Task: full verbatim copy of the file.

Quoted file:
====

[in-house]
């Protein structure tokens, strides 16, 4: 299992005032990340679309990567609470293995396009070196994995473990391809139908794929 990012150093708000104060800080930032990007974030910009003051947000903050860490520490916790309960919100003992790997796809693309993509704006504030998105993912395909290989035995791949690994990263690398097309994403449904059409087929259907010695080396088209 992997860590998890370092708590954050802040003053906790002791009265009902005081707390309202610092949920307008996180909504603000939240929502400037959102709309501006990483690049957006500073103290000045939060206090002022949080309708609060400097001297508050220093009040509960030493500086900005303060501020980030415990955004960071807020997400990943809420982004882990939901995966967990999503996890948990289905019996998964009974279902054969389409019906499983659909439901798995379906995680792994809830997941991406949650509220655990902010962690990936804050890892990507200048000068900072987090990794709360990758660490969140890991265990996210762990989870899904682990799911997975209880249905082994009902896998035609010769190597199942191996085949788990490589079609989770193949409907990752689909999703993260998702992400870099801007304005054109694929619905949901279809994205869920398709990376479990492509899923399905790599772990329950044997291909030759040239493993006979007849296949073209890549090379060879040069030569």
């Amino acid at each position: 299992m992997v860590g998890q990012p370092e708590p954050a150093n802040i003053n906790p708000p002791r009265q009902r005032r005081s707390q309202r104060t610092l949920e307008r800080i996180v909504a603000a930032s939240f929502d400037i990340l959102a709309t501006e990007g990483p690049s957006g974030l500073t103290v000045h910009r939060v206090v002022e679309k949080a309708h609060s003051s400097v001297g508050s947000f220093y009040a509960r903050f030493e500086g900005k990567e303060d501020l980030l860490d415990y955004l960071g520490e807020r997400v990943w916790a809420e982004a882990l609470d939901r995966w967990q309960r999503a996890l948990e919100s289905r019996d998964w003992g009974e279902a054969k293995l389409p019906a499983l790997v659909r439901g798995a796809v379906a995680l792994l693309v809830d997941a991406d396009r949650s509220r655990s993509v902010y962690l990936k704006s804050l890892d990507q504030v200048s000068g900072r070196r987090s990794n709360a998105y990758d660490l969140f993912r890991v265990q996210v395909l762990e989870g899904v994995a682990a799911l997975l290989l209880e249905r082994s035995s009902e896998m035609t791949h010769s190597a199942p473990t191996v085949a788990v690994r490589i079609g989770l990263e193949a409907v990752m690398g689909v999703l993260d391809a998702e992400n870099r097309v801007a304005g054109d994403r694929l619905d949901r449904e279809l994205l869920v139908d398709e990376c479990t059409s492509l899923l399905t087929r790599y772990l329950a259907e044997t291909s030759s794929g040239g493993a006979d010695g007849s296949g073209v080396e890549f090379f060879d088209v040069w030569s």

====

[in-house]
């Protein structure tokens, strides 16, 4: 299992005032990340679309990567609470293995396009070196994995473990391809139908794929 990012150093708000104060800080930032990007974030910009003051947000903050860490520490916790309960919100003992790997796809693309993509704006504030998105993912395909290989035995791949690994990263690398097309994403449904059409087929259907010695080396088209 992997860590998890370092708590954050802040003053906790002791009265009902005081707390309202610092949920307008996180909504603000939240929502400037959102709309501006990483690049957006500073103290000045939060206090002022949080309708609060400097001297508050220093009040509960030493500086900005303060501020980030415990955004960071807020997400990943809420982004882990939901995966967990999503996890948990289905019996998964009974279902054969389409019906499983659909439901798995379906995680792994809830997941991406949650509220655990902010962690990936804050890892990507200048000068900072987090990794709360990758660490969140890991265990996210762990989870899904682990799911997975209880249905082994009902896998035609010769190597199942191996085949788990490589079609989770193949409907990752689909999703993260998702992400870099801007304005054109694929619905949901279809994205869920398709990376479990492509899923399905790599772990329950044997291909030759040239493993006979007849296949073209890549090379060879040069030569």
């Amino acid at each position: 299992m992997v860590g998890q990012p370092e708590p954050a150093n802040i003053n906790p708000p002791r009265q009902r005032r005081s707390q309202r104060t610092l949920e307008r800080i996180v909504a603000a930032s939240f929502d400037i990340l959102a709309t501006e990007g990483p690049s957006g974030l500073t103290v000045h910009r939060v206090v002022e679309k949080a309708h609060s003051s400097v001297g508050s947000f220093y009040a509960r903050f030493e500086g900005k990567e303060d501020l980030l860490d415990y955004l960071g520490e807020r997400v990943w916790a809420e982004a882990l609470d939901r995966w967990q309960r999503a996890l948990e919100s289905r019996d998964w003992g009974e279902a054969k293995l389409p019906a499983l790997v659909r439901g798995a796809v379906a995680l792994l693309v809830d997941a991406d396009r949650s509220r655990s993509v902010y962690l990936k704006s804050l890892d990507q504030v200048s000068g900072r070196r987090s990794n709360a998105y990758d660490l969140f993912r890991v265990q996210v395909l762990e989870g899904v994995a682990a799911l997975l290989l209880e249905r082994s035995s009902e896998m035609t791949h010769s190597a199942p473990t191996v085949a788990v690994r490589i079609g989770l990263e193949a409907v990752m690398g689909v999703l993260d391809a998702e992400n870099r097309v801007a304005g054109d994403r694929l619905d949901r449904e279809l994205l869920v139908d398709e990376c479990t059409s492509l899923l399905t087929r790599y772990l329950a259907e044997t291909s030759s794929g040239g493993a006979d010695g007849s296949g073209v080396e890549f090379f060879d088209v040069w030569s």